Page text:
Orion Hall picked up speed as he ran down the slope to the finish line.
Two miles in 19 minutes, 43 seconds. He didn’t finish first, but he was nowhere near last. Not bad for a 13-year-old in his first year of cross country, who also lives with autism.
Besides the encouragement of family and teammates, Orion, a seventh-grader at Hilliard Heritage Middle School, had his own “posse.” They’re four members of the Hilliard Darby High School cross-country team who run with Orion. They help him stay the course, so to speak, so he doesn’t meander off.
The ability to focus is required on cross-country courses marked only by chalk lines and the occasional cone.
During the meet on Tuesday, Ellis Farson, Nick Kallis, Danny Reynolds and Spencer Strohm surrounded Orion as he ran the course at Hilliard Davidson High School. It looked similar to the president out for a jog surrounded by security.
The four don’t set the pace for Orion, Orion paces them. However, they did suggest that he beat the Weaver Middle School kid in front of him, then the next one.
Competing teams approved of Orion’s posse and the Ohio High School Athletic Association gave its blessing, said Orion’s mom, Renee Hall.
“I did it on a whim,” Strohm said when the call went out to help Orion. “But this has made a great change in me.”
Orion’s effort is inspiring, Strohm said. “He’s a great kid.” Strohm said helping Orion has strengthened his own value system of what’s important.
“It’s giving back,” Reynolds said. “Coach is always instilling that in us, to give back for what we’ve received.”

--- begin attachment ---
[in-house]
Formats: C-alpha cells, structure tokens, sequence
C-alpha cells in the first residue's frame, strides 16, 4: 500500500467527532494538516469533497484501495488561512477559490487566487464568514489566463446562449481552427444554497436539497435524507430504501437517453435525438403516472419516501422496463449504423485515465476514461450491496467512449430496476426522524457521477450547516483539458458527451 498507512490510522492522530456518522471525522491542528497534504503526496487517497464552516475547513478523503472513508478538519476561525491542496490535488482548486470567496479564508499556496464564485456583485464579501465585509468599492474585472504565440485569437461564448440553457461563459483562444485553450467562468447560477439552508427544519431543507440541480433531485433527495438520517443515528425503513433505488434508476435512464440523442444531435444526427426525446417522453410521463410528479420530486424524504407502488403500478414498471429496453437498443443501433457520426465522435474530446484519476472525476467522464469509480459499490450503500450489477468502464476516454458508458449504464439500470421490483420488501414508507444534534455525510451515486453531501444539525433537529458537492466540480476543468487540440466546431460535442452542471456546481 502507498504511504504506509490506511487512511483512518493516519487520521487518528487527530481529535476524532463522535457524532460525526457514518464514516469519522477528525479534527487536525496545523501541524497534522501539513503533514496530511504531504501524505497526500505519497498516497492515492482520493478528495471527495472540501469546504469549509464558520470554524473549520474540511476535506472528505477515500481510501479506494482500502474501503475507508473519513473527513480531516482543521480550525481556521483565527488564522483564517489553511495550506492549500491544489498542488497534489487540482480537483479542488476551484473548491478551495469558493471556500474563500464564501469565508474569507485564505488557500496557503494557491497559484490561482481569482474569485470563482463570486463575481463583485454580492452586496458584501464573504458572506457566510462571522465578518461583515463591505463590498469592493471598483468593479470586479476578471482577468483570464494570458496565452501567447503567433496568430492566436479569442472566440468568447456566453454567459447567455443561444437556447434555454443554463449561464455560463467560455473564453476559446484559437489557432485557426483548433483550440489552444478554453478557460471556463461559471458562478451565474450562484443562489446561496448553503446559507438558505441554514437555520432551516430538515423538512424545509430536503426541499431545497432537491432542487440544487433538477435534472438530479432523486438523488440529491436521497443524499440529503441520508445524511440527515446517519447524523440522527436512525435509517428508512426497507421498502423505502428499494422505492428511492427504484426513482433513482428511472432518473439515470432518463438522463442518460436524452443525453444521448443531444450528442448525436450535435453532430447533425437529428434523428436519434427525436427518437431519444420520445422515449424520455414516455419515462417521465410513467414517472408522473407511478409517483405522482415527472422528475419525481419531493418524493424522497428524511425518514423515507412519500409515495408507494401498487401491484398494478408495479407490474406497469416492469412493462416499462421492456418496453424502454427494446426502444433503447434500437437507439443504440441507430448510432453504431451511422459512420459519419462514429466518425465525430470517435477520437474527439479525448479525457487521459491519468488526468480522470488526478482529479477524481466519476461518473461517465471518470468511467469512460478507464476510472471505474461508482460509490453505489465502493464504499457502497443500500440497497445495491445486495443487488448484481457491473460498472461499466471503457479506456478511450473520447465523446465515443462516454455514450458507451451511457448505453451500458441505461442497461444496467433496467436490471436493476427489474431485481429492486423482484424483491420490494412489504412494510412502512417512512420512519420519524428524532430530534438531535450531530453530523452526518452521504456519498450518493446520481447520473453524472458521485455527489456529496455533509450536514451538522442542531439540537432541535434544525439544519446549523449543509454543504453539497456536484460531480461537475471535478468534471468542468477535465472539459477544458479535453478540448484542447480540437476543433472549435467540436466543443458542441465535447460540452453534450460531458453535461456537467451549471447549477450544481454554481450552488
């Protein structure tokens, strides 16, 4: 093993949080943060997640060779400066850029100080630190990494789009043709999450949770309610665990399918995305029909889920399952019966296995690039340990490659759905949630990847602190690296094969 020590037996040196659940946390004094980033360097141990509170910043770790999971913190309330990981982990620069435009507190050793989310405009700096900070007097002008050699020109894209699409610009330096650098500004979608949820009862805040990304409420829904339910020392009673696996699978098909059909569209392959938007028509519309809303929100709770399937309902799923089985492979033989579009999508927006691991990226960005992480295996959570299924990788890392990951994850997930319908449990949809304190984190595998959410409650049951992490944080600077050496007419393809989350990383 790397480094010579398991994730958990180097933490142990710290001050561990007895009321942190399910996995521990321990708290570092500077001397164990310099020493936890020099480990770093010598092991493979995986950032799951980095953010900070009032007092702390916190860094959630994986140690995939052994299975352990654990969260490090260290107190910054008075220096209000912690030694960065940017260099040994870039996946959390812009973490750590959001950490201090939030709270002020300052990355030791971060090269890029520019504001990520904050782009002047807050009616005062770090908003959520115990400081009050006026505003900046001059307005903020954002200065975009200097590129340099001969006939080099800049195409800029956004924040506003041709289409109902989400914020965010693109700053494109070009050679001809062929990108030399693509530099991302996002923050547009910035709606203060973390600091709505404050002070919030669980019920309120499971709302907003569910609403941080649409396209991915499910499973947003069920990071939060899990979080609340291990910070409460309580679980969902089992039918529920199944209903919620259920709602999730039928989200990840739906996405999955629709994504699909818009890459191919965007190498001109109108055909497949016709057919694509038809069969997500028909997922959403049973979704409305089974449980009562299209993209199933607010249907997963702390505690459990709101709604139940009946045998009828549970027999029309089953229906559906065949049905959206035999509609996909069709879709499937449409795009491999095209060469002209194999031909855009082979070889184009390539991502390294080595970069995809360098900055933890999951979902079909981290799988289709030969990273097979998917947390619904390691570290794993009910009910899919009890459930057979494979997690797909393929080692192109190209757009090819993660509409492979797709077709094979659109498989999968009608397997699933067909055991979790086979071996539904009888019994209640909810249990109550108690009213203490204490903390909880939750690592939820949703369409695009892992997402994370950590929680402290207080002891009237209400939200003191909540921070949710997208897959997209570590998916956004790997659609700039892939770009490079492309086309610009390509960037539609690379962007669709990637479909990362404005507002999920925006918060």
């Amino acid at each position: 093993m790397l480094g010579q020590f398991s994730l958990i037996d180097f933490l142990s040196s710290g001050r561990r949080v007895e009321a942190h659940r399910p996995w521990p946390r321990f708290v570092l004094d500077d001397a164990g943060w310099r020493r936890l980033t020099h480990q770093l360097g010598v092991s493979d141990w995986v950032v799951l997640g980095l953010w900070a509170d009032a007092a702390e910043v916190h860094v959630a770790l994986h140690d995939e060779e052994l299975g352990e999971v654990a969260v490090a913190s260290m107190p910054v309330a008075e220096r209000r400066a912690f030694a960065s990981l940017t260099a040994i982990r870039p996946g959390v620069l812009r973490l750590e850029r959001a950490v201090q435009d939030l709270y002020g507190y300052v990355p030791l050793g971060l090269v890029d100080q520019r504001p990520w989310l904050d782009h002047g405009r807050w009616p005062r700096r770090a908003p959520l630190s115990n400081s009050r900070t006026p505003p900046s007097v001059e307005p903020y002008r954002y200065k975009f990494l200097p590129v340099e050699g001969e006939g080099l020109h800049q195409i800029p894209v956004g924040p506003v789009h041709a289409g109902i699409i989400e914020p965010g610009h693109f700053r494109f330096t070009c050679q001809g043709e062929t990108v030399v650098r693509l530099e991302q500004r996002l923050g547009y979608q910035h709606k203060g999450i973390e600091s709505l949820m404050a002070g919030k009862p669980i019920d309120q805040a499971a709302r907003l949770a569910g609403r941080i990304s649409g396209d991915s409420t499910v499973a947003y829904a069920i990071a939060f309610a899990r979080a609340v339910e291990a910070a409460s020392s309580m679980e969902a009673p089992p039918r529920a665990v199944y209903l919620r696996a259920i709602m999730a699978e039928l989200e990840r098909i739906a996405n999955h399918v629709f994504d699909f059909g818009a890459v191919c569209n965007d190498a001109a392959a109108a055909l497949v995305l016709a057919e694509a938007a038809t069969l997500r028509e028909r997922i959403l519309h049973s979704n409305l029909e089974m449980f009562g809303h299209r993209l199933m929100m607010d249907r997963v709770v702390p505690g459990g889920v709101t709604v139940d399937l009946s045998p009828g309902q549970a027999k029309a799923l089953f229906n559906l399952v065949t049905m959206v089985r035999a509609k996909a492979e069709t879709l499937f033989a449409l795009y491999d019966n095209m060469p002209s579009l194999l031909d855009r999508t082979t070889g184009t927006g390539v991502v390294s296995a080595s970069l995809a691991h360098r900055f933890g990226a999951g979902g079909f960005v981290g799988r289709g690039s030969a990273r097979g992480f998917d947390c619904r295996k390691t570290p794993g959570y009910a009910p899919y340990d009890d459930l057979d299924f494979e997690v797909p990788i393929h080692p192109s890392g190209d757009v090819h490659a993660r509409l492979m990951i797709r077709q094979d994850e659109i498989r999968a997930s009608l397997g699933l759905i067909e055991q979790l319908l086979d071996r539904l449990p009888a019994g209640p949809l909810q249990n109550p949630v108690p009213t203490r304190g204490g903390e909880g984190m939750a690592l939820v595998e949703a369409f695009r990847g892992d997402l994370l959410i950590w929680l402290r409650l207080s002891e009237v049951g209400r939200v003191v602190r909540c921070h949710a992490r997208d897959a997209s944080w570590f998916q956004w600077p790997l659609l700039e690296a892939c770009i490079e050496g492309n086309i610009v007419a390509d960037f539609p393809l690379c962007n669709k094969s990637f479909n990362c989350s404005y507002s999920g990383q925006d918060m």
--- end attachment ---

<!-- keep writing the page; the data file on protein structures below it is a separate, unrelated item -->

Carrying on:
“Coach” is Mark Tremayne, Darby’s head cross-country coach. Heritage is the feeder school to Darby.
“Word got out and now everybody on the team wants to help him,” Tremayne said. With 62 runners, there will have to be a rotation system, he said.
Diagnosed with autism at age 3, Orion was able to read and do math at the first-grade level when he was 6, Renee Hall said.
“A 7, he recited the Cub Scouts oath and motto on his own,” his father, John, said.
But at age 8, Orion lost the ability to talk. Almost three years ago a doctor discovered that the boy was having seizures in his sleep. Later, a scan at Cincinnati Children’s Hospital found the problem.
“The damage was to the language center in his brain,” Mrs. Hall said. Orion will give one- or two-word answers to questions on topics that interest him, such as video gaming. He likes the older games, which he plays at a high level, Mr. Hall said.
After several years in schools structured for students with autism, Orion started public school this week at Heritage. He’s in a special academic living-skills class with six other students, a teacher and two aides. Depending on an evaluation, he could later attend mainstream classes, such as math, at which he excels, Mrs. Hall said.
The Halls were searching for an opportunity to help him stay fit. They found it when Orion and his mother were watching his sister, Jessica, at one of her cross-country meets for Darby.
“The girls team runs by,” Mrs. Hall said. “Then the boys run by and he kind of acts like them.” Orion stood and moved his feet as if he were running in place, she said.
He started with a 13-minute mile and a month later had improved to 10 minutes.
He holds his head up and his gait has improved. The sunglasses he wears look cool, but he’s actually sensitive to bright light.
But most important, running has calmed his fits and he is often exhausted after a race.
“He sleeps so much better,” Mrs. Hall said. “It’s so awesome to have something happy to talk about. We’ve been through so much.”
At Tuesday’s race, fans and runners from both Heritage and Weaver cheered on Orion. Teammates, coaches Joe Jackson and Erin Luzader, and Orion’s aide, Ohio State University student Lindsay McIlwain, surrounded him with hugs and back pats.
19:43 was 20 seconds faster than his first race.
“Personal record!” Mrs. Hall exclaimed, hugging her son.
“Do you remember what I promised you?” she asked.
“Ice cream,” Orion replied. Obviously, a topic that interests him.